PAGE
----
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“THIS IS STRICTLY DUE PROCESS”
by Sharon Rondeau
(Oct. 21, 2015) — On October 20, 2015, a document was posted at pacer.gov in the case of Melendres, et al v. Arpaio, et al titled “Notice of Partial Compliance with Subpoena Served on and Lack of Authority to Accomplish Additional Production from Michael Zullo.”
Submitted by counsel representing Sheriff Joseph M. Arpaio‘s office, the document states that more than 3,500 pages of documentation were provided by Maricopa County Cold Case Posse lead investigator Michael Zullo in response to a subpoena from the plaintiffs’ attorneys.
The Melendres case was filed on December 12, 2007 by several Latinos who claim that the sheriff’s office unfairly targeted them during traffic stops. It has been presided over by U.S. District Court Judge G. Murray Snow since July 22, 2009 after Judge Mary H. Marguia recused herself for conflict of interest at the defendants’ request.
In early May, the defendants requested that Snow recuse himself after court testimony revealed that a constituent had informed Arpaio that Snow’s wife had commented to her in a restaurant that her husband disliked Arpaio and wished to see him defeated in his next re-election bid.
Snow has not recused himself, nor has he denied having made the comments to his wife. He also presided over a 2010 lawsuit brought by the U.S. Department of Justice against Arpaio which was settled out of court.
Snow was assigned to Melendres by “random draw,” according to Pacer’s itemization of activity in the eight-year-long case.
In May 2012, the Justice Department filed a civil lawsuit against the Maricopa County Sheriff’s Office (MCSO) which has largely been settled without a trial. The department’s criminal probe into whether or not Arpaio had abused the power of his office was quietly closed in late August of that same year due to an apparent lack of evidence.
The Maricopa County Cold Case Posse is not a defendant in the case. As one of many volunteer posses assisting the sheriff in various areas of law enforcement, the Cold Case Posse has conducted investigations into old, unsolved cases since its inception in October 2006. Its funding is provided by donations from the public rather than by taxpayer dollars.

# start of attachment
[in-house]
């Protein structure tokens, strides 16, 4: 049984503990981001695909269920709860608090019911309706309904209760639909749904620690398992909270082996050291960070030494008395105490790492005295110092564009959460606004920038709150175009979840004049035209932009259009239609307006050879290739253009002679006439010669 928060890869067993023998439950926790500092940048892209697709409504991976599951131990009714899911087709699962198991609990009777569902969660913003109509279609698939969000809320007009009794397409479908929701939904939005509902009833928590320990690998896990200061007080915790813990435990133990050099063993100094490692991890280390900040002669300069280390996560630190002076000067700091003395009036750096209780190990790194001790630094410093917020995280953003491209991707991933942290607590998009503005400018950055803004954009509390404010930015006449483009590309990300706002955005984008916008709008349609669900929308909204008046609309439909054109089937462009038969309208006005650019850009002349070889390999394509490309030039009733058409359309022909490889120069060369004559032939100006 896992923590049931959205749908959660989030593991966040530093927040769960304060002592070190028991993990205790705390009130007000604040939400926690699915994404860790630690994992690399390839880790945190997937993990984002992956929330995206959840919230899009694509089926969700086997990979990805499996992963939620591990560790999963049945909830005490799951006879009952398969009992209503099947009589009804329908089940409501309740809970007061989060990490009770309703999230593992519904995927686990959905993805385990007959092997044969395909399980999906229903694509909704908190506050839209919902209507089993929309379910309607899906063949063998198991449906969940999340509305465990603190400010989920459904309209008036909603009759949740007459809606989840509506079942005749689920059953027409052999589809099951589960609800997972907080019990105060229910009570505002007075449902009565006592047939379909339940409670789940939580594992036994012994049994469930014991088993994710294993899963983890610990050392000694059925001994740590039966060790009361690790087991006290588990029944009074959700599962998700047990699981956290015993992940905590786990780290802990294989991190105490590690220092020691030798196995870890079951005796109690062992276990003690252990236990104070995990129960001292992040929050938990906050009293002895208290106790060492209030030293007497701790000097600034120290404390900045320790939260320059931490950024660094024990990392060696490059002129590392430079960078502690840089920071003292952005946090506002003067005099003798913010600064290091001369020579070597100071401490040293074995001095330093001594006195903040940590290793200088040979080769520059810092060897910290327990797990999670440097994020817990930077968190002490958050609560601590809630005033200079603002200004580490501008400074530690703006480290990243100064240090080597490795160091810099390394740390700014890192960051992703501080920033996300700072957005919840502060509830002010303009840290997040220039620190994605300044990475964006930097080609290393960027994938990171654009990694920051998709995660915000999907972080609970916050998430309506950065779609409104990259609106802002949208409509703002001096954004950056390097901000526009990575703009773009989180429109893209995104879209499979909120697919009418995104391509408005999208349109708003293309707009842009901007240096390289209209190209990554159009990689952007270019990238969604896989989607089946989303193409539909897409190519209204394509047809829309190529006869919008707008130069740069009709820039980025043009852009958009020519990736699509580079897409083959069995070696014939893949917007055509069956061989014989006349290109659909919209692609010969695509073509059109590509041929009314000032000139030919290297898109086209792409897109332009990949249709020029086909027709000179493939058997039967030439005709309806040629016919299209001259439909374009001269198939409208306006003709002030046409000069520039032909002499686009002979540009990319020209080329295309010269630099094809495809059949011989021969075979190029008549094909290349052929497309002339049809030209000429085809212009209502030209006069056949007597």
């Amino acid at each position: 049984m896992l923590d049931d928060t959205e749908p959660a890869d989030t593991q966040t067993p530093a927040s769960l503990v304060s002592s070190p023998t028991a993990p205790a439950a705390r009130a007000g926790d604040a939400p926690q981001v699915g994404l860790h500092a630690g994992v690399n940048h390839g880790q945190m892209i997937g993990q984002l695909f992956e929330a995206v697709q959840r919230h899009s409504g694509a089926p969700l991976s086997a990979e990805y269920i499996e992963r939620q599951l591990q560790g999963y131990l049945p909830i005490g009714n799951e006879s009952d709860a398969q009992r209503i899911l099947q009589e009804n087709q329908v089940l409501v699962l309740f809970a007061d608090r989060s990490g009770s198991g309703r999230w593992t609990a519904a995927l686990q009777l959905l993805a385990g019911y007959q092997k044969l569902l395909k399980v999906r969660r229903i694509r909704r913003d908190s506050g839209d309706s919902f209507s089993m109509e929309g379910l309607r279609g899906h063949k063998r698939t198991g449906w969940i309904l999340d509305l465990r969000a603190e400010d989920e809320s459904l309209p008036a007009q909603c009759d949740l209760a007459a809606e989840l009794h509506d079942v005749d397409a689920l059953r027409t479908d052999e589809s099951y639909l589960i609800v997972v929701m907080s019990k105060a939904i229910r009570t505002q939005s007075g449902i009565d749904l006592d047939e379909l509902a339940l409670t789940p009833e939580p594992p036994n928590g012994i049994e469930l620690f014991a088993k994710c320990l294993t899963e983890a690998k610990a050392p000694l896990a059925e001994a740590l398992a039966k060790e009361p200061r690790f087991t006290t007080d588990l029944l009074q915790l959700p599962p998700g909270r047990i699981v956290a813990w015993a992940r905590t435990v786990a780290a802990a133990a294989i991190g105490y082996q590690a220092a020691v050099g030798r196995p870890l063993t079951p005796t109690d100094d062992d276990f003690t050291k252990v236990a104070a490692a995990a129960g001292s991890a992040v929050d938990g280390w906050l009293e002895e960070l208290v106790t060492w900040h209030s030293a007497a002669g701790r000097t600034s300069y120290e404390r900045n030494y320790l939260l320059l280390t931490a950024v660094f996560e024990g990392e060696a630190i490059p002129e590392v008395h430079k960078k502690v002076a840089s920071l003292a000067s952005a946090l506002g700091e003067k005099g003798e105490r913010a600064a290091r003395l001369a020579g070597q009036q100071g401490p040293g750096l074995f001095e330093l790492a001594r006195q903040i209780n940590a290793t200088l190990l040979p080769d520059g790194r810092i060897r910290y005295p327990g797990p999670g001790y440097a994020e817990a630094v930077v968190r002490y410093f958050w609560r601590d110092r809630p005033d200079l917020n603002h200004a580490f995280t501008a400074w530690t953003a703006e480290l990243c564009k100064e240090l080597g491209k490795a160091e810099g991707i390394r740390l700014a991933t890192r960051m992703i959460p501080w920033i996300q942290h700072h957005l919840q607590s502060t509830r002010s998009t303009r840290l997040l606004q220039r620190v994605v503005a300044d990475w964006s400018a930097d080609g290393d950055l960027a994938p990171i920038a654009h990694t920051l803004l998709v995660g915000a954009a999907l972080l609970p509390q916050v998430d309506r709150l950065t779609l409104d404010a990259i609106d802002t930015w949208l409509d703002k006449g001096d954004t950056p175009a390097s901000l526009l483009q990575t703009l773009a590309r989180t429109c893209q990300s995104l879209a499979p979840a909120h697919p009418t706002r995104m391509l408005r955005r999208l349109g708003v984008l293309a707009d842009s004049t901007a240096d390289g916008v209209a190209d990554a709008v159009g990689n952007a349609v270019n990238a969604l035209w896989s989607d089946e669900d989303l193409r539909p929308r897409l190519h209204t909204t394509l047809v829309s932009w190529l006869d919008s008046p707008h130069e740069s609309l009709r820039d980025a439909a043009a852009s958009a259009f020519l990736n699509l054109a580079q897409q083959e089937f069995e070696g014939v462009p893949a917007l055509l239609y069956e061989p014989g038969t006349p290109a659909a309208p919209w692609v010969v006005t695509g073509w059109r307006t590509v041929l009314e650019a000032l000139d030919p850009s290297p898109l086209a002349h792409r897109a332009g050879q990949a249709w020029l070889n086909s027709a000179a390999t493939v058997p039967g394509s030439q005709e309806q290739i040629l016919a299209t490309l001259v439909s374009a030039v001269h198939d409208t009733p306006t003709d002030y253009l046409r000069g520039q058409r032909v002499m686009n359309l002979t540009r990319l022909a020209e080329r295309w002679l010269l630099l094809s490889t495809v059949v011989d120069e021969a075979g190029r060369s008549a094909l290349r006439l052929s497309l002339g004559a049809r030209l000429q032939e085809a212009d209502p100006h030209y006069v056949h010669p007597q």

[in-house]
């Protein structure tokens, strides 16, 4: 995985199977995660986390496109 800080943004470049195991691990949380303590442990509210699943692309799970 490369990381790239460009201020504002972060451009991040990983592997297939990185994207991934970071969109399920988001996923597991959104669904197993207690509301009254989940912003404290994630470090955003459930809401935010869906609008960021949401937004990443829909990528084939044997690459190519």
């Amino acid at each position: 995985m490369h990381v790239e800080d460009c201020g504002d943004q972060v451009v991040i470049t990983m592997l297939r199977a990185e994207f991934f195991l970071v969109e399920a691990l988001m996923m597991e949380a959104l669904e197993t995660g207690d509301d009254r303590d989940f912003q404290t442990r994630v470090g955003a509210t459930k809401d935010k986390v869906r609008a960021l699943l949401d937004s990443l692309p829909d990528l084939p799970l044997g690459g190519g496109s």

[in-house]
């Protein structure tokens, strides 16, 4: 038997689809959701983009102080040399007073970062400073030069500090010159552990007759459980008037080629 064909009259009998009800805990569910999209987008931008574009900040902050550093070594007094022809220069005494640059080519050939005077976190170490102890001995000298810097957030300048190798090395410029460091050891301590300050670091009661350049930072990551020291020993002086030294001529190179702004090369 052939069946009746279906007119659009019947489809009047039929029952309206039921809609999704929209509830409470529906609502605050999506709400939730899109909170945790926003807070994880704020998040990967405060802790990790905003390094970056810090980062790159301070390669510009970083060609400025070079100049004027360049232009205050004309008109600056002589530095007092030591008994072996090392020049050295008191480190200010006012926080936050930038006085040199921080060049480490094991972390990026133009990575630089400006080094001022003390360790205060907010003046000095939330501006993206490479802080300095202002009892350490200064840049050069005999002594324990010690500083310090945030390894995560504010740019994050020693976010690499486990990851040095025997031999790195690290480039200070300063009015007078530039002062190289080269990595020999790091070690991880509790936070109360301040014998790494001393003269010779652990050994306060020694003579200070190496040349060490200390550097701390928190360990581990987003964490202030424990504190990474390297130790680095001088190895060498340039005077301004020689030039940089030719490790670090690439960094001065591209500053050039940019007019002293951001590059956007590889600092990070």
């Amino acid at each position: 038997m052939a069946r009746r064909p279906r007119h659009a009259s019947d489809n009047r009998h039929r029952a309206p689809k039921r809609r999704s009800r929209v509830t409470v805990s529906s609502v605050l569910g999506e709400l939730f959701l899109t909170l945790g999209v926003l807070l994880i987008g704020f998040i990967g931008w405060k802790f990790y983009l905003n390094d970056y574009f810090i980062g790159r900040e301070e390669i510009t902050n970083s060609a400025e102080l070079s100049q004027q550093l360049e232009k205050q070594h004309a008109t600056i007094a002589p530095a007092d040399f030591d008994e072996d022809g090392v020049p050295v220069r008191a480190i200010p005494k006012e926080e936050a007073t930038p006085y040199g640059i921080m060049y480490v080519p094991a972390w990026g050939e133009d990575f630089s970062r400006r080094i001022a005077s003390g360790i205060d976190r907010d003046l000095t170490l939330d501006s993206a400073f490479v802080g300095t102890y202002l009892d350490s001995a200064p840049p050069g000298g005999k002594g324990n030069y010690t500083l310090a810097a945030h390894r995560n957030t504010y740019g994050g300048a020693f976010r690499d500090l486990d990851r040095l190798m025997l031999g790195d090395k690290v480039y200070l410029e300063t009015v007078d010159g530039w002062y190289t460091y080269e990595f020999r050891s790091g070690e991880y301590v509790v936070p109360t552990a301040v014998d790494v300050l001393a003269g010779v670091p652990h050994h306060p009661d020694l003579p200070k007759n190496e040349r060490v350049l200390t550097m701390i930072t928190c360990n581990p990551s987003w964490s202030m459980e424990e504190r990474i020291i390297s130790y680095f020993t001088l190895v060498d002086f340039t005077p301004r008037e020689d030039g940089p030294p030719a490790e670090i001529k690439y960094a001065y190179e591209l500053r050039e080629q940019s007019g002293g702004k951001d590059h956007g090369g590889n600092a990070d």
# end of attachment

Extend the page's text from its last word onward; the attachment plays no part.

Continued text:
For the last four years, Zullo has led the posse in a criminal investigation into the long-form birth certificate image posted on the White House website on April 27, 2011. On March 1, 2012, following approximately six months of investigation, Zullo and Arpaio gave a press conference during which they announced that they had found probable cause to believe that the image at whitehouse.gov was a “computer-generated forgery.”
They also revealed that they believed the same to be true of Obama’s purported Selective Service registration form, which had been mailed by the Selective Service System to various members of the public requesting it through the Freedom of Information Act (FOIA).
In December 2011, Snow ruled that the MCSO could not detain individuals based solely on the suspicion that they were in the county, and country, illegally. Snow also broadened Melendres to a class action suit to encompass “All Latino persons who, since January, 2007, have been or will be in the future, stopped, detained, questioned or searched by MCSO agents while driving or sitting in a vehicle on a public roadway or parking area in Maricopa County, Arizona.”
In March of this year, Arpaio admitted to having failed to adhere to all of Snow’s orders in Melendres and offered to make restitution in the amount of $100,000 out of his personal funds to the plaintiff class. Snow declined Arpaio’s offer and scheduled a bench trial which began on April 21.
On April 23 and 24, respectively, Snow questioned Arpaio and his chief deputy, Gerard Sheridan, about a criminal investigation involving a confidential informant, Dennis Montgomery. In his testimony, Arpaio stated that Zullo had been a party to Montgomery’s project.
Referring to a June 4, 2014 article from the Phoenix New Times, a publication openly hostile to Arpaio, Snow asked if it were true that Montgomery’s work involved an investigation of himself, any of his family members, or an alleged “conspiracy” between the DOJ and Snow in order to damage Arpaio.
Although Sheridan and Arpaio answered in the negative, indicating that Montgomery’s efforts were directed toward a government breach of federal judges’ email accounts, MCSO phone lines, and tens of thousands of Maricopa County residents’ bank accounts, Snow demanded that hard drives, emails, and other work product of Montgomery’s be turned over by the MCSO to U.S. marshals, the court, and monitor Robert Warshaw, who Snow installed in January 2014 as a result of a ruling that Arpaio’s office had violated the constitutional rights of certain Latino citizens during traffic stops and immigration sweeps.
Arpaio appealed the ruling to the Ninth Circuit Court of Appeals, which largely upheld Snow’s decision but clarified that Warshaw’s role should be limited to overseeing the correction of any constitutional violations committed by the Sheriff’s office.
Warshaw and his team have been paid nearly $2 million since January 2014 by Maricopa County taxpayers, with the September 2015 invoice totaling $218,695.96. September 1-30, 2015 Warshaw Invoice
Snow is now reviewing, approving and ordering the monthly invoices from Warshaw & Associates to be paid by the county.
Last month, Zullo was subpoenaed by the plaintiffs’ attorneys to provide depositions beginning on October 7; however, his request for more time to prepare was granted through October 23.
The text of the filing from Arpaio’s three attorneys reads:
On Wednesday afternoon, The Post & Email contacted Zullo for a statement on the filing, to which he responded:
Don’t misconstrue this with any wrongdoing or smoking gun. This is strictly due process.